MIT Asks How to Improve Manufacturing Innovation
Subscribe today for Free Enterprise Updates
- Latest business trends and best practices
- News about legislation and regulation impacting business
- Business how-to articles from industry experts
- Commentary and interviews with newsmakers in business and politics
As Greg Galdabini pointed out a few weeks ago, the United States is still a manufacturing nation. The combined sales of the top-500 U.S.-based manufacturers would be larger than Japan’s entire GDP.
But the MIT Production in the Innovation Economy (PIE) research group is searching for answers to questions about America’s continued competitiveness: “What kinds of production do we need—and where do they need to be located—to sustain an innovative economy?” How does “an invention or a new idea about a product or a way of improving a product or process get made into goods and services for sale in the market?”
In a preview of their reports, MIT researchers interviewed manufacturers of all sizes: start-ups, small and mid-sized businesses, and large multi-national corporations about new ideas they tried bringing to market. They were asked where the idea was born, where they got capital to fund the idea, and where they found the talent to bring the idea to market. They wanted to know about ideas that both succeeded and failed and why.
Here are some initial findings.
First, large U.S.-based corporations “have changed from almost entirely U.S. based operations to organizations carrying out R&D and production around the world.”
Second, start-ups found that capital financing was often available early on but became more challenging as the idea got closer to market:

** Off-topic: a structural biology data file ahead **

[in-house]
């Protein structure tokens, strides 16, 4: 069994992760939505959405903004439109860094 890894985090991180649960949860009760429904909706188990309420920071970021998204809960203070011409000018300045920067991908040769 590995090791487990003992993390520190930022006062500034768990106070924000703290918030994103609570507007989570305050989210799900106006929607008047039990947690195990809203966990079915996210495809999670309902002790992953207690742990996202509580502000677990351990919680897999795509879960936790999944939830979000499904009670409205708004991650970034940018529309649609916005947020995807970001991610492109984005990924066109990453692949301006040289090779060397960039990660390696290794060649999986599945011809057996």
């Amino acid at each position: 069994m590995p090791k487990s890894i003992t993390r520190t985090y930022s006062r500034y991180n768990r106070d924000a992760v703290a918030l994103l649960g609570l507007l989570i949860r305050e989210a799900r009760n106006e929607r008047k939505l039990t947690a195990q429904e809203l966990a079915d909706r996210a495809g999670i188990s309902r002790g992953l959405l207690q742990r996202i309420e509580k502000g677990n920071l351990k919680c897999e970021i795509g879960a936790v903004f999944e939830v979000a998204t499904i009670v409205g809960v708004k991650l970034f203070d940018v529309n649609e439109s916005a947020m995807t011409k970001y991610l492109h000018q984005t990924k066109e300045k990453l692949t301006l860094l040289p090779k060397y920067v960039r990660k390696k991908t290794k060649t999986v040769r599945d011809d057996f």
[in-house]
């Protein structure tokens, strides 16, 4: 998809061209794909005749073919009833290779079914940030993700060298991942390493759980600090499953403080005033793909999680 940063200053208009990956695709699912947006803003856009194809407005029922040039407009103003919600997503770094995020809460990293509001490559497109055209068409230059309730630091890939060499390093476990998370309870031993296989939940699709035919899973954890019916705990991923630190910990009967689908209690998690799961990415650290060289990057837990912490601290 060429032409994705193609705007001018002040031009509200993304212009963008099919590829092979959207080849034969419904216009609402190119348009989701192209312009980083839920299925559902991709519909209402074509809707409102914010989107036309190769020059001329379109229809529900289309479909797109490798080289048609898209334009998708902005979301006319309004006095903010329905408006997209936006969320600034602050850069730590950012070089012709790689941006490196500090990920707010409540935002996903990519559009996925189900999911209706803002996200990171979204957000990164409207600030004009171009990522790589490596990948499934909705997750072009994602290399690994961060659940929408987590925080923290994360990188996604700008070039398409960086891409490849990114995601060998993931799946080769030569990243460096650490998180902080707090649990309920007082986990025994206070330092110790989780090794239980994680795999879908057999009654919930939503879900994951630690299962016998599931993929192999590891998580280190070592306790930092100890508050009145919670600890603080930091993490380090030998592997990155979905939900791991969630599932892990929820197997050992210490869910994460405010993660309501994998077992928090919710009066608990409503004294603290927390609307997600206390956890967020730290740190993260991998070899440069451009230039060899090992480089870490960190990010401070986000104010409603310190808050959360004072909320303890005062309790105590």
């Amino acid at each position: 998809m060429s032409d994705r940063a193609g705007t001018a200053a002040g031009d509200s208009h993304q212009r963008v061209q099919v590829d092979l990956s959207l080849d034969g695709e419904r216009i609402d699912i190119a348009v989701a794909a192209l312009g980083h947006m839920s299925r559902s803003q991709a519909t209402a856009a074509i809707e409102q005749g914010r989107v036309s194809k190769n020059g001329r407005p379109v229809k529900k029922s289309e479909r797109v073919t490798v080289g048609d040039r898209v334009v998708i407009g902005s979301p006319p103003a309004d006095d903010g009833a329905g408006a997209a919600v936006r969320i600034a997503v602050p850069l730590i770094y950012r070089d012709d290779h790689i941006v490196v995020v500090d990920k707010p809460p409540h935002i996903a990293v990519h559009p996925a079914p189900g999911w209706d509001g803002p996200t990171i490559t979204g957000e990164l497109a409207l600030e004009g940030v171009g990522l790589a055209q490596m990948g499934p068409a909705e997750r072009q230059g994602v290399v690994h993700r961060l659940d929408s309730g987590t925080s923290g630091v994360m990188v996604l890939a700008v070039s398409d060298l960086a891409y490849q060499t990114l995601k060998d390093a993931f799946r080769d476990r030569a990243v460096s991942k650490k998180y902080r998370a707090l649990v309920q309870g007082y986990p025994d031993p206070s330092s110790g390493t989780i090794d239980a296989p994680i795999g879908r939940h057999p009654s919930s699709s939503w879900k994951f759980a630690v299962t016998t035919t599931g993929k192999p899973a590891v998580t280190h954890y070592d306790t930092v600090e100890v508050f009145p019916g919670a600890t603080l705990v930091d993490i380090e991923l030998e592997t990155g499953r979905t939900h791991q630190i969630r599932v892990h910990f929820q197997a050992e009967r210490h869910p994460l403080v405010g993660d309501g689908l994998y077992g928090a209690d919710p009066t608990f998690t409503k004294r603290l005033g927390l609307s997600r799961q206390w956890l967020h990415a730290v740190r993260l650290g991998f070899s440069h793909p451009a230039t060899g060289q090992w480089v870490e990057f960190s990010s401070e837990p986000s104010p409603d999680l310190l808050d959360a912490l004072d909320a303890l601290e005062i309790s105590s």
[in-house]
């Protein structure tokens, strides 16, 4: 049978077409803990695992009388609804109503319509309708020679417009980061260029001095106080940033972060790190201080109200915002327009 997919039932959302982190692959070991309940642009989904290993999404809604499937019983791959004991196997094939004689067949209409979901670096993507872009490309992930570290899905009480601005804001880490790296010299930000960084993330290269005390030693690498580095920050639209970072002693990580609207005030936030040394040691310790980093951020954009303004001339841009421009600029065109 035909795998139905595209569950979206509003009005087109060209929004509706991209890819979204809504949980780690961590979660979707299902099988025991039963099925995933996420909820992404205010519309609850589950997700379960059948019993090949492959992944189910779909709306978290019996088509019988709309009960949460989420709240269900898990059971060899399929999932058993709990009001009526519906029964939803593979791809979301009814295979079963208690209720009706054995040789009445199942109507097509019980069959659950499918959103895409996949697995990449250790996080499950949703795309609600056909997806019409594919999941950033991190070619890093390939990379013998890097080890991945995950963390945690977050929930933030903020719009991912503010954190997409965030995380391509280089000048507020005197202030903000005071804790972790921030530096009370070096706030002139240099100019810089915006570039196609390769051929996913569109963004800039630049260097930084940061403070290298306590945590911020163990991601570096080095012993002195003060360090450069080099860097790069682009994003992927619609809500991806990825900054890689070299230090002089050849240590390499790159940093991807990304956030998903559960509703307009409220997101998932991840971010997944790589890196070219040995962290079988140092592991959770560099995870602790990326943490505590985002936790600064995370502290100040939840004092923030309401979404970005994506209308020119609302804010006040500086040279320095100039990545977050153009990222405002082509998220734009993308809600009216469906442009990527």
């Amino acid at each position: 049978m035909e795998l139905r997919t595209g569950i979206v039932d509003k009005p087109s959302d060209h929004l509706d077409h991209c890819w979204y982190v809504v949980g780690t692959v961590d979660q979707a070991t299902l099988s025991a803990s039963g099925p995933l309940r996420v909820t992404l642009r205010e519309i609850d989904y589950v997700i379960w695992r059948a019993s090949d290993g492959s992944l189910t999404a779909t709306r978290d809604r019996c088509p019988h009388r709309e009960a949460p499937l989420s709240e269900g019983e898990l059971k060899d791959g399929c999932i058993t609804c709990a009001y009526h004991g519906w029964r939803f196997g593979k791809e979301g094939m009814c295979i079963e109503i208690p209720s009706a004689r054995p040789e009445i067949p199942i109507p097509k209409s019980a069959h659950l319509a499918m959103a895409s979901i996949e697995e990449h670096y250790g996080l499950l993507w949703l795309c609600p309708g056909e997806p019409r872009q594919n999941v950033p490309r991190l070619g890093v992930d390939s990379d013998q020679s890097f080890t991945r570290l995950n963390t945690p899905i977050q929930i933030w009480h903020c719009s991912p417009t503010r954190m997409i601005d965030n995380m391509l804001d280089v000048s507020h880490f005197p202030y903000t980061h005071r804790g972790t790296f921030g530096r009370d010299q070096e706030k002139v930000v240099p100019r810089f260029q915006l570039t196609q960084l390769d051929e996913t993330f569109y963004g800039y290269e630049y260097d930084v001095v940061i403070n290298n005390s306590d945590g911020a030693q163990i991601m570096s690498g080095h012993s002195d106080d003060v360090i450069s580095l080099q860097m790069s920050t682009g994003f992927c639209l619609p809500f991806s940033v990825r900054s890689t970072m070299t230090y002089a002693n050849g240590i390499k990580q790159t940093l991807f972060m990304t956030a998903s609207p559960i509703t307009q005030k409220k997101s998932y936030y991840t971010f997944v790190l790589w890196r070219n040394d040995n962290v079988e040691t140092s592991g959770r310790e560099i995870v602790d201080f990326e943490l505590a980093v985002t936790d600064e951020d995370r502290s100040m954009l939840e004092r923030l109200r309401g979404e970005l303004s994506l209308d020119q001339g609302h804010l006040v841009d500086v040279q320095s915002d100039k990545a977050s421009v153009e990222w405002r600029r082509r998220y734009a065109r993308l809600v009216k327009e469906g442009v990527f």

The research team learned that on the whole these highly innovative companies were able to obtain funding through relatively long periods (even up to ten years) of early phases of scaling up through early market demonstration. But many of them when they came to the stage of moving to full-scale commercialization, could not find finance in the U.S. As many of them made the transition from venture funding to high-volume manufacturing, they eventually had to look for foreign investors and often moved abroad to manufacture their products.
Third, for small and mid-sized companies, “Main Street Manufacturers” in MIT’s parlance, “their major innovative contribution is repurposing technologies developed in one sector for altogether different uses.”
PIE’s research also came across possible policy approaches to improving manufacturing innovation. One is the National Additive Manufacturing Innovation Institute (NAMII) in Youngstown, OH that lets companies, universities, and government pool together on manufacturing research. Another example is the Timken Company, also in Ohio, that moved its metal coatings laboratory to the University of Akron. The report notes,
[A]new consortium on coatings and engineered surfaces has been created that is open to other corporate members; and a set of promising coatings technologies that had been “stranded” in a bearings company can now be developed as potential start ups in which both the university and the corporate consortium members can invest.
More meat will be added to these bones when MIT releases two books based on this research in the fall.